Inspector General Edward Blansitt Friday described the special order process as a system in which a restaurant first orders a specialty beer or a relatively unique wine, which is then delivered by a local distributor in a box or case to the DLC. Then the product is admitted to the warehouse and finally delivered to the restaurant.

“It creates additional risk, it creates additional delay,” Blansitt said. “It’s something that accomplishes only one purpose—to make sure that the box that was ordered physically rests on the floor of the DLC warehouse before it’s transferred to the final customer.”

Griffin called it the “come-to-rest provision.”

Blansitt said his department regularly found situations where inventory would be listed at one location in the system, but actually be located somewhere else in the warehouse. He said employees are making “constant adjustments” to inventory records without any investigation as to why the inventory discrepancies occurred. “What you’ll ideally want is an inventory that precisely matches the count on the floor,” Blansitt said.

Council members questioned Griffin at length about the inventory problem and the new Oracle digital inventory system it implemented in February.

“We’re struggling to get Oracle right,” Griffin said.

Council member Roger Berliner expressed frustration that the department lacked concrete performance metrics.

“How is it that we should have confidence in this organization in the absence of metrics that drive you to perform better?” Berliner asked.

Griffin responded that recently they’ve brought in Gonzales, a “high-level manager from another county department” and are working to develop productivity measures.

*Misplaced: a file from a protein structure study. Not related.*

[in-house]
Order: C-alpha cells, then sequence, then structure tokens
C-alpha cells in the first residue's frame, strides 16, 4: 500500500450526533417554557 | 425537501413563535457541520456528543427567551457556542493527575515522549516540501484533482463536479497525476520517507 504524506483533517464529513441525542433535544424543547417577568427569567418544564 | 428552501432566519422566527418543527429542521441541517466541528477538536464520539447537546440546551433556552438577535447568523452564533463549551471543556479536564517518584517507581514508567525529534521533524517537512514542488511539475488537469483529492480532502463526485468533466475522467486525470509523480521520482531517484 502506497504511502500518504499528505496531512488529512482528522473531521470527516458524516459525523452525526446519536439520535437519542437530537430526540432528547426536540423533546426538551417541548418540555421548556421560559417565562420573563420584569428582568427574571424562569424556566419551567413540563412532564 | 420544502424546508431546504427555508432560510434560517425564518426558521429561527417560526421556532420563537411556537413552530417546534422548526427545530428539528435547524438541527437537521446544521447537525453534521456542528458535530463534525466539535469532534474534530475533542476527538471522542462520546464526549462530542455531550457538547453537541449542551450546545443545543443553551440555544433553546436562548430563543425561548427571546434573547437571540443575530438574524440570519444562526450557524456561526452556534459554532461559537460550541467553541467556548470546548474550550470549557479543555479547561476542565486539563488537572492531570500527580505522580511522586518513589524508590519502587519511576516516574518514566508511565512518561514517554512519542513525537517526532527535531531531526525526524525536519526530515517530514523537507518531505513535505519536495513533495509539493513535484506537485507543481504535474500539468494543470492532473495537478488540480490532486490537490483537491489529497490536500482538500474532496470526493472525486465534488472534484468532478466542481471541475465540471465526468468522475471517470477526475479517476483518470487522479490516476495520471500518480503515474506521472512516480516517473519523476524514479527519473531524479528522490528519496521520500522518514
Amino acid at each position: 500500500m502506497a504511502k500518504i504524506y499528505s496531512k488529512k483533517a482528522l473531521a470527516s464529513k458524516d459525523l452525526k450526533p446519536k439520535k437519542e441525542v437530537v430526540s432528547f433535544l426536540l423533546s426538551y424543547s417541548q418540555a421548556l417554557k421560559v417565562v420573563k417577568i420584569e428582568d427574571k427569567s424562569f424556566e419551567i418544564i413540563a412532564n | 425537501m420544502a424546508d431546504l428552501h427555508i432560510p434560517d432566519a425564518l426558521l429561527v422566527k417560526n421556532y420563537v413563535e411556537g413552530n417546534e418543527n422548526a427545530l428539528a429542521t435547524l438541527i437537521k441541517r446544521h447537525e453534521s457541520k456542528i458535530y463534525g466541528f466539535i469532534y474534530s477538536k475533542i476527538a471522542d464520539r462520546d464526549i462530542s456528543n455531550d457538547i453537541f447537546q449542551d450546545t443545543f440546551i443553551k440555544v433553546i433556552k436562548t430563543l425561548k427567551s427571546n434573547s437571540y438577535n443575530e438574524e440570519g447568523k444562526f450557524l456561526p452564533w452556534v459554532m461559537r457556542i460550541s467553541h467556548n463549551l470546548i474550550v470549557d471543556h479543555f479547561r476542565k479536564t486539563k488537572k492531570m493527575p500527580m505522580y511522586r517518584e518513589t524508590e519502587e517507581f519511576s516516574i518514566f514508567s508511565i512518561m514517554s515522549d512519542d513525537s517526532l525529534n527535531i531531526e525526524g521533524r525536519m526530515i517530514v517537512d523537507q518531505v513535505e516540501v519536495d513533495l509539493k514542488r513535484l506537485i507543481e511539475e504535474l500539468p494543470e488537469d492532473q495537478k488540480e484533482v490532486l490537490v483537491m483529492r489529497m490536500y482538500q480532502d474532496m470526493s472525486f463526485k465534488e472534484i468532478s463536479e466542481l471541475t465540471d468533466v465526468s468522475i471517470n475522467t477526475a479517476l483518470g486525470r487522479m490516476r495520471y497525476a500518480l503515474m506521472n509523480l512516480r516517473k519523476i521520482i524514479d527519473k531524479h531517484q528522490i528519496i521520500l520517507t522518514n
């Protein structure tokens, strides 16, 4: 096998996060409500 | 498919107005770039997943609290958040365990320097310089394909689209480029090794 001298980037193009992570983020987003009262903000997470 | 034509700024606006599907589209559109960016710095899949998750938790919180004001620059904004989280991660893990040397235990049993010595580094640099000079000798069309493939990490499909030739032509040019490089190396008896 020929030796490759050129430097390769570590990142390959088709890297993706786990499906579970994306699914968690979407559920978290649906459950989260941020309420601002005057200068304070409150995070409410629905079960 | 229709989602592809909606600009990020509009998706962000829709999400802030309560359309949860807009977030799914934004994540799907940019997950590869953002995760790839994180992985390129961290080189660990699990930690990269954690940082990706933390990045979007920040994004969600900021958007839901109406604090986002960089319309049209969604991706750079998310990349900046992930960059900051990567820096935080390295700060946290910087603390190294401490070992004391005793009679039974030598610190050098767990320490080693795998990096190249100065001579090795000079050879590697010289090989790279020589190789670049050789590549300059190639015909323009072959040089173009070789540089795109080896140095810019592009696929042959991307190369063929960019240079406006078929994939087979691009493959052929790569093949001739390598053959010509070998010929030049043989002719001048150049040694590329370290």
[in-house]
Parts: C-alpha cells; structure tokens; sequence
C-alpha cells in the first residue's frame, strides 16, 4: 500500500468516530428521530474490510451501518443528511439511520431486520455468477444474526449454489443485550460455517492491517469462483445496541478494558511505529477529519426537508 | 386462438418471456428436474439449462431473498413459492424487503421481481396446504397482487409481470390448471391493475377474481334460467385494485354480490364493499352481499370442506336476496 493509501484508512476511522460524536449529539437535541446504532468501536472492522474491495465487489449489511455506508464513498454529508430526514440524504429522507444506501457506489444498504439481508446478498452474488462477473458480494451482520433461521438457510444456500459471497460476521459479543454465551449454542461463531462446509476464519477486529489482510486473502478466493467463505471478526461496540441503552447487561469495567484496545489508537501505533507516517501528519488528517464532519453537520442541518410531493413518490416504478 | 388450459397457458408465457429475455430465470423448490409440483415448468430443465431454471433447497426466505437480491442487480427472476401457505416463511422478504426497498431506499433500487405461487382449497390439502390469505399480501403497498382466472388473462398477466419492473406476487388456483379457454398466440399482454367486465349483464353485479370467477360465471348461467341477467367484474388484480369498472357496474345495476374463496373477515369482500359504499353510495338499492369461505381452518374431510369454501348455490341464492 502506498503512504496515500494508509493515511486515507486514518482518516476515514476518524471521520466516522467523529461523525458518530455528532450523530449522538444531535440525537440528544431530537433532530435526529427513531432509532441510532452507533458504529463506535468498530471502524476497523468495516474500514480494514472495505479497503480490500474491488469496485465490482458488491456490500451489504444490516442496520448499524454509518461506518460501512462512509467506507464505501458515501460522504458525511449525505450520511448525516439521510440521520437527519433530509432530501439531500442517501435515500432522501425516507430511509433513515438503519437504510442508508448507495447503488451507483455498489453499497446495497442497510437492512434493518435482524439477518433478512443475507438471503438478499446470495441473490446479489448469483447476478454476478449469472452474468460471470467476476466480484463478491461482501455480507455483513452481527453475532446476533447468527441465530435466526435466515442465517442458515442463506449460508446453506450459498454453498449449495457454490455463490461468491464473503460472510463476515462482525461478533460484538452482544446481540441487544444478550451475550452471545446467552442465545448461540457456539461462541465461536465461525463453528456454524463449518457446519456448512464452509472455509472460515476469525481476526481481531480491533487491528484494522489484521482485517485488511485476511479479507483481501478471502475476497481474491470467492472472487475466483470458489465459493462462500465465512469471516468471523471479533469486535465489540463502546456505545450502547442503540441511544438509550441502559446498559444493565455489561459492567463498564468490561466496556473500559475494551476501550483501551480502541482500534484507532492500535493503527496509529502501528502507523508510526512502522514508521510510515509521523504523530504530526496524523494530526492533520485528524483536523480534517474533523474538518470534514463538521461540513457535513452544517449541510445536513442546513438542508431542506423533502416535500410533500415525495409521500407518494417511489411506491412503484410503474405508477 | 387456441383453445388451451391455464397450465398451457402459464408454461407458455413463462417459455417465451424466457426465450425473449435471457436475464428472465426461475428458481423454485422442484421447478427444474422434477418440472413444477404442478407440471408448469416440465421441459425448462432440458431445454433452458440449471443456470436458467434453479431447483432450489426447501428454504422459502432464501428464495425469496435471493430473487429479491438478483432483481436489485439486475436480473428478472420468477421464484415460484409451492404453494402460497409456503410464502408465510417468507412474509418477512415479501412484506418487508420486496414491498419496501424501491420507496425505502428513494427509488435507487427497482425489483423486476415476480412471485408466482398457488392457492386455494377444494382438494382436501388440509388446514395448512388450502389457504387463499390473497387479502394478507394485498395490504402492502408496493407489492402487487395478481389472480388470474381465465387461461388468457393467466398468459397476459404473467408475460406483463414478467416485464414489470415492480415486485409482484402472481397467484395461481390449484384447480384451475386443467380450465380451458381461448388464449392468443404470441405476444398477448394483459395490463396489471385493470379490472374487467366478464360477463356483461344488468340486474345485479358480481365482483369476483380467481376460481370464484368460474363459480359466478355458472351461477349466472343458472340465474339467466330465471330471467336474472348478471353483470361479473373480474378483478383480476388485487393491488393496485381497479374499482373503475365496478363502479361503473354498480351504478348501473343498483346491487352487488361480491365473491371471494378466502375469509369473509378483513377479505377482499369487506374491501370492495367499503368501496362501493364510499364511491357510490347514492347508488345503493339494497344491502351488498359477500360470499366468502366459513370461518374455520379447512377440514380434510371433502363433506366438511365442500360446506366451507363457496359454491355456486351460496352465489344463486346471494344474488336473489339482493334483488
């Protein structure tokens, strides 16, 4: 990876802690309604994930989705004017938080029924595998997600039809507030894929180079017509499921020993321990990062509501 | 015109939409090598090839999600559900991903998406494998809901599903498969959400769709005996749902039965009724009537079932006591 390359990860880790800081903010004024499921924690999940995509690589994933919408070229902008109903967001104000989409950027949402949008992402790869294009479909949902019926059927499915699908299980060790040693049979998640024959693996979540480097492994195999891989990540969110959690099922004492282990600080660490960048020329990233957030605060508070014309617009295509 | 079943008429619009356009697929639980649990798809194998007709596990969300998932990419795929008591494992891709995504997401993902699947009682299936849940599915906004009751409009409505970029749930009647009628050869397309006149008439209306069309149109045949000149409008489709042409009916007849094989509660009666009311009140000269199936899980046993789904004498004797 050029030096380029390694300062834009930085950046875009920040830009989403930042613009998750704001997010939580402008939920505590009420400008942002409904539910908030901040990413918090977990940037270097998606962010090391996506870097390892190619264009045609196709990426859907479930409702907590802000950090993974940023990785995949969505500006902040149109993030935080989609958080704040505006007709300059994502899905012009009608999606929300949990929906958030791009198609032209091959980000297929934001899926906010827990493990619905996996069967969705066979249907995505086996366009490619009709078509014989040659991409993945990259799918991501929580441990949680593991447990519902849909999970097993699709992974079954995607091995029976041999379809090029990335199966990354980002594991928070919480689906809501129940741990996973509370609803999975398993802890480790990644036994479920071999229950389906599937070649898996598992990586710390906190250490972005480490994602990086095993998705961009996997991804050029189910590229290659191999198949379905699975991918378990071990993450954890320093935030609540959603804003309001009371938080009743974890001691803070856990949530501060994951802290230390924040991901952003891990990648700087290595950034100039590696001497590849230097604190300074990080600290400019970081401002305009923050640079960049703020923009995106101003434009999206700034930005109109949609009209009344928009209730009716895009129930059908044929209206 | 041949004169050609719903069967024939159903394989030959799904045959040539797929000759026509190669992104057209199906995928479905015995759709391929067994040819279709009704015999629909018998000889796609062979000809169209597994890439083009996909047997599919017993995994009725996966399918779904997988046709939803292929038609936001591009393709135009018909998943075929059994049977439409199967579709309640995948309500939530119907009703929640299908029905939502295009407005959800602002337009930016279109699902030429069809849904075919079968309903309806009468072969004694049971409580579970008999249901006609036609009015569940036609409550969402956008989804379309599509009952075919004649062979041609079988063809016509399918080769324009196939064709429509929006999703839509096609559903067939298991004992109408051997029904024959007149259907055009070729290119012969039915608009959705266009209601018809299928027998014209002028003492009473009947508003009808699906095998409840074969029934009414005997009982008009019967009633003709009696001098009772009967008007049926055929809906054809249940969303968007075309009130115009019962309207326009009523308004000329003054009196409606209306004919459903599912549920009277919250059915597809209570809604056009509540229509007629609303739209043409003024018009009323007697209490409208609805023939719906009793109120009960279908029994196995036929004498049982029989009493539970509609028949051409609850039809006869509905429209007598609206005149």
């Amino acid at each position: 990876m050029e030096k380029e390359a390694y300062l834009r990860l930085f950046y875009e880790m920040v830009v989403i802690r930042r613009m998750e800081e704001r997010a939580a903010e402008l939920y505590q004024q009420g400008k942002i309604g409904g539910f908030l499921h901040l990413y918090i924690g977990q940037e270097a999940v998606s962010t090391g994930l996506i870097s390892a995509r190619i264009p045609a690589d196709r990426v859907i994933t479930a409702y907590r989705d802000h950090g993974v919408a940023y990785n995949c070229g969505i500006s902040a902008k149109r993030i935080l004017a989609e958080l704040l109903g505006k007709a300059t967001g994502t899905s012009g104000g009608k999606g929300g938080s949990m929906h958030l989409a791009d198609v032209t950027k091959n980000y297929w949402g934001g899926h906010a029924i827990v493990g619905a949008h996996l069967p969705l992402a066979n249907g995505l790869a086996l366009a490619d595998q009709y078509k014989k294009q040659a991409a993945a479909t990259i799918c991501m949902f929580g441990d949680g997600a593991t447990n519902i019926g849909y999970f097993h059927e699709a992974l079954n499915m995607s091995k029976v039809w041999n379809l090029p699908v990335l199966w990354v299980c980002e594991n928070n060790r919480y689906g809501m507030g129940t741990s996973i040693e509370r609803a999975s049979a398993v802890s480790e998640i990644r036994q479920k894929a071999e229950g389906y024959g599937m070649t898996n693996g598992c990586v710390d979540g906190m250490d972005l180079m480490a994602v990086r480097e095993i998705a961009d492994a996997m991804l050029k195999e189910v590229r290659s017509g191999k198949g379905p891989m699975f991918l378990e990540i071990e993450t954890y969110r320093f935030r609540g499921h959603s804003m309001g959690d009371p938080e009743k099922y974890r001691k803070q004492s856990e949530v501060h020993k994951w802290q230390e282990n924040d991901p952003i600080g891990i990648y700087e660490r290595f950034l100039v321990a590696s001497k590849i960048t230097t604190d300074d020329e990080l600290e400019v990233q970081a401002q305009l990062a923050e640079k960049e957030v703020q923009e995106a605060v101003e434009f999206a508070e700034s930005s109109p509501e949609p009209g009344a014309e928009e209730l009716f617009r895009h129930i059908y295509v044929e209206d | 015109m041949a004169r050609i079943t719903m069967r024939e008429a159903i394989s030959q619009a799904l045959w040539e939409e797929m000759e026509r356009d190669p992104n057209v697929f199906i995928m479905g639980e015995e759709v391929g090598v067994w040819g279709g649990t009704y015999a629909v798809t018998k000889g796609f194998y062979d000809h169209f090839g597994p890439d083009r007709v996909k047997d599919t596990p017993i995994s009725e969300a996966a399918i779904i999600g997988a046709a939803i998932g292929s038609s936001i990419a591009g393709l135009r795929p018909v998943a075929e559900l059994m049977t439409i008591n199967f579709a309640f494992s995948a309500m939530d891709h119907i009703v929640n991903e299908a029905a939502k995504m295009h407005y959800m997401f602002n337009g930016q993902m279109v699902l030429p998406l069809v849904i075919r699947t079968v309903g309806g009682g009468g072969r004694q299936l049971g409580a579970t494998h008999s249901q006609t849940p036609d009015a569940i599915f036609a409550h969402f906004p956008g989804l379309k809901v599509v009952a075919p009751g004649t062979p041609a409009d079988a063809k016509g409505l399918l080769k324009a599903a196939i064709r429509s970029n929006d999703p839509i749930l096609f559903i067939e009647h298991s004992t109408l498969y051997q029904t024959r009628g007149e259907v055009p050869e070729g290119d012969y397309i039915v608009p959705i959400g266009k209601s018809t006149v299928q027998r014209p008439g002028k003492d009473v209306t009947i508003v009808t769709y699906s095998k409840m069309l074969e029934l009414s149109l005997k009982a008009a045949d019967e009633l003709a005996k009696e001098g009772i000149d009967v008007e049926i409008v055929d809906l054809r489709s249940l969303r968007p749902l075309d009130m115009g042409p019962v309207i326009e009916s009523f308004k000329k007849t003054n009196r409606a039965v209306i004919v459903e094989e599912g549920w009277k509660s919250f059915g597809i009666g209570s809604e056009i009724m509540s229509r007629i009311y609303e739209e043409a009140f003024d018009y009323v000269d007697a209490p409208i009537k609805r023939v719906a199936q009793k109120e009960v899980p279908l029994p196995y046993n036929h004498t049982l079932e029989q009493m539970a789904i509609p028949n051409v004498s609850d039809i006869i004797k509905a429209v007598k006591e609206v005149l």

Berliner pressed again, asking if Griffin knew of any other control jurisdictions in the country that have performance-based metrics.

“We’ll survey them and report back,” Griffin said.

Council President George Leventhal said he didn’t sense urgency from the DLC and Griffin that the problems are being addressed.

“To maintain confidence… you have to show results,” Leventhal said. “Although you’re constructively engaged in the conversation, I don’t sense urgency in developing a response. That’s unsatisfactory.”

“We know how important this is,” Griffin responded.

Riemer said the committee would like a set of recommendations to act upon to reform the department by this summer.

“We want most users [of the DLC], if not all, to be satisfied,” Riemer said. “These are small business in our community—thousands of them—and they rely on these products. The county should not be making it unduly difficult for them to succed.”

Leventhal said the ad hoc committee’s objective is to find the balance between limiting the negative effects of greater access to alcohol while also allowing restaurants, bars and private stores to easily operate in order to bolster the nighttime economy in the county.

As for privatizing special orders of beer and wine, Leventhal said, “I don’t necessarily see how that would increase consumption or the social cost [of alcohol.]”